A 1972 Lamborghini Miura SVJ—one of just three built—is up for sale through classic car firm Kidston.

The story of the SVJ started in 1970 with the Jota (Spanish pronunciation for "J") prototype, a more hardcore version of the Miura SV developed by Lamborghini test driver Bob Wallace with an eye toward motorsports, specifically the FIA Appendix J category. That wasn't something Lamborghini was interested in at the time, though. The Jota was sold and ultimately ended up being destroyed in a crash before delivery to the buyer.

However, word of the Jota got out, and Lamborghini customers began pestering the automaker for their own versions, which is how the Miura SVJ came to be. The SVJ got upgraded carburetors, fuel pumps, and exhaust piping, plus a lower ride height, chin spoiler, and driving lights. The SVJ name was revived a few years ago for a limited-edition Aventador, itself succeeded by the Aventador Ultimae, Lambo's last non-electrified V-12 production car.

As for the Miura SVJs, the first of the three cars went to the Shah of Iran, the second went to Haitian hotelier Albert Silvera, and this car, the final SVJ built, went to property developer Paul Ferrandi.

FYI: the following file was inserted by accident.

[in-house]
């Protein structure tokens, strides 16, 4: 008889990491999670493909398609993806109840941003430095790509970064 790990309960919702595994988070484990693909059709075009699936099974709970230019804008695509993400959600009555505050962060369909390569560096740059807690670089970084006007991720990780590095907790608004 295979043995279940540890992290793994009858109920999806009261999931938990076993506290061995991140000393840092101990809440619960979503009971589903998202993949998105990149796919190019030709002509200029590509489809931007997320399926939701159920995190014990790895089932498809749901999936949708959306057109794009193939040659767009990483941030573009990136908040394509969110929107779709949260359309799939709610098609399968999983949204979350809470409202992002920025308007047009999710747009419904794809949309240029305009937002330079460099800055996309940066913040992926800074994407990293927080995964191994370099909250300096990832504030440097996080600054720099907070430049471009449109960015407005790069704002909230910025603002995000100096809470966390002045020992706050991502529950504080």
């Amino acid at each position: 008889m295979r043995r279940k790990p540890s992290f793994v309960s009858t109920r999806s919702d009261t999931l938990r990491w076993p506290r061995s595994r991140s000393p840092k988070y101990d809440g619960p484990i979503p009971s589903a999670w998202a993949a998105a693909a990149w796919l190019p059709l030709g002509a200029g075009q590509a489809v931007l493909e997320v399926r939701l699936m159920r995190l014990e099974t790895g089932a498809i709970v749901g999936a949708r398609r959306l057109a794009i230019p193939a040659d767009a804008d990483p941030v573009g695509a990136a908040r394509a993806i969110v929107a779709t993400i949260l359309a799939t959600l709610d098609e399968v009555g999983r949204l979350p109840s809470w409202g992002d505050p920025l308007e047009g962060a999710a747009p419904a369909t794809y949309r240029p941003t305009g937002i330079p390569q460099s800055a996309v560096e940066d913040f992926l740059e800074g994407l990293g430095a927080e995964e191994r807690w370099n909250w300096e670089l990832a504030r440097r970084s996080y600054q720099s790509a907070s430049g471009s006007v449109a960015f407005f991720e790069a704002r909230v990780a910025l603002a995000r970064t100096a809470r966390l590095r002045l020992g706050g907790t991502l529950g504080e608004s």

Known as "The Corsican Car," because its owner split his time between Paris and Corsica, this car wears chassis number 5090 and is finished in a deep red paint color called Rosso Granada. The car changed hands several times over the years, at one point getting repainted silver gray. Kidston oversaw the purchase of the Miura SVJ in 2010, as well as a restoration that saw it returned to near-factory condition. The car now has 12,168 miles on the odometer.

Kidston doesn't list a price, but it's very much in the "if you have to ask, you can't afford it" category. A low-mileage 1972 Miura SV was listed for sale last year with a $3.2 million asking price, but Lamborghini built 150 of those, making the SV positively common compared to the SVJ.